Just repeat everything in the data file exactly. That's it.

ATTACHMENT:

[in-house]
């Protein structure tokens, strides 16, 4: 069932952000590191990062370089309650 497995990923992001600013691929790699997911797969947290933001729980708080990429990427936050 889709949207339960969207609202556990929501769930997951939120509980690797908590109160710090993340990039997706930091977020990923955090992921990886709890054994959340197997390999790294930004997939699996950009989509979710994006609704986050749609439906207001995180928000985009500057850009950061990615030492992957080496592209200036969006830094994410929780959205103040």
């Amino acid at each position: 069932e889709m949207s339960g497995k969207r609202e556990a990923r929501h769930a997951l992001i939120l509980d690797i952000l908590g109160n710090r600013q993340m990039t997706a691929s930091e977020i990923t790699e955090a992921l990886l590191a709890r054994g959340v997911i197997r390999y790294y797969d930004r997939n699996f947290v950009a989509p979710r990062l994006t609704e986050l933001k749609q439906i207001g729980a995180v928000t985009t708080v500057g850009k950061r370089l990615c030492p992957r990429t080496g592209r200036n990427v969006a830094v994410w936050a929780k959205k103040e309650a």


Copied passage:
[in-house]
């Protein structure tokens, strides 16, 4: 069932952000590191990062370089309650 497995990923992001600013691929790699997911797969947290933001729980708080990429990427936050 889709949207339960969207609202556990929501769930997951939120509980690797908590109160710090993340990039997706930091977020990923955090992921990886709890054994959340197997390999790294930004997939699996950009989509979710994006609704986050749609439906207001995180928000985009500057850009950061990615030492992957080496592209200036969006830094994410929780959205103040």
């Amino acid at each position: 069932e889709m949207s339960g497995k969207r609202e556990a990923r929501h769930a997951l992001i939120l509980d690797i952000l908590g109160n710090r600013q993340m990039t997706a691929s930091e977020i990923t790699e955090a992921l990886l590191a709890r054994g959340v997911i197997r390999y790294y797969d930004r997939n699996f947290v950009a989509p979710r990062l994006t609704e986050l933001k749609q439906i207001g729980a995180v928000t985009t708080v500057g850009k950061r370089l990615c030492p992957r990429t080496g592209r200036n990427v969006a830094v994410w936050a929780k959205k103040e309650a």